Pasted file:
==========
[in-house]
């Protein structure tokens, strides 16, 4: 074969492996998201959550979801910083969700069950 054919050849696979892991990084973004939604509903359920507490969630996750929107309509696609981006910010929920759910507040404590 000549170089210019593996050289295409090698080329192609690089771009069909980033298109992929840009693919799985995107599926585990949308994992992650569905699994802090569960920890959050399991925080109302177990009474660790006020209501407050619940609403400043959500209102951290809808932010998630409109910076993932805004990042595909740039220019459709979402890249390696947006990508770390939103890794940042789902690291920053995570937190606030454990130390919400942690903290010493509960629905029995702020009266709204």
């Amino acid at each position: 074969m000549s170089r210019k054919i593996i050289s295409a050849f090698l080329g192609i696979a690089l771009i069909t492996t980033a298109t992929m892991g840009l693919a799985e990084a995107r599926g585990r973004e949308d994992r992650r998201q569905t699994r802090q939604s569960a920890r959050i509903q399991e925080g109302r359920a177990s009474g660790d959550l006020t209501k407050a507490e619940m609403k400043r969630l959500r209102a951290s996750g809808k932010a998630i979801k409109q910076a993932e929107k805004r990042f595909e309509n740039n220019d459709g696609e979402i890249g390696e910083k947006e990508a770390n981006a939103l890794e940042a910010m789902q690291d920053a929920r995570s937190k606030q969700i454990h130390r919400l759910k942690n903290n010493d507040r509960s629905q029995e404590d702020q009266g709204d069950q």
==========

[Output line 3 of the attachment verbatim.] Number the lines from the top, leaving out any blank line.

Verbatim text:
């Amino acid at each position: 074969m000549s170089r210019k054919i593996i050289s295409a050849f090698l080329g192609i696979a690089l771009i069909t492996t980033a298109t992929m892991g840009l693919a799985e990084a995107r599926g585990r973004e949308d994992r992650r998201q569905t699994r802090q939604s569960a920890r959050i509903q399991e925080g109302r359920a177990s009474g660790d959550l006020t209501k407050a507490e619940m609403k400043r969630l959500r209102a951290s996750g809808k932010a998630i979801k409109q910076a993932e929107k805004r990042f595909e309509n740039n220019d459709g696609e979402i890249g390696e910083k947006e990508a770390n981006a939103l890794e940042a910010m789902q690291d920053a929920r995570s937190k606030q969700i454990h130390r919400l759910k942690n903290n010493d507040r509960s629905q029995e404590d702020q009266g709204d069950q």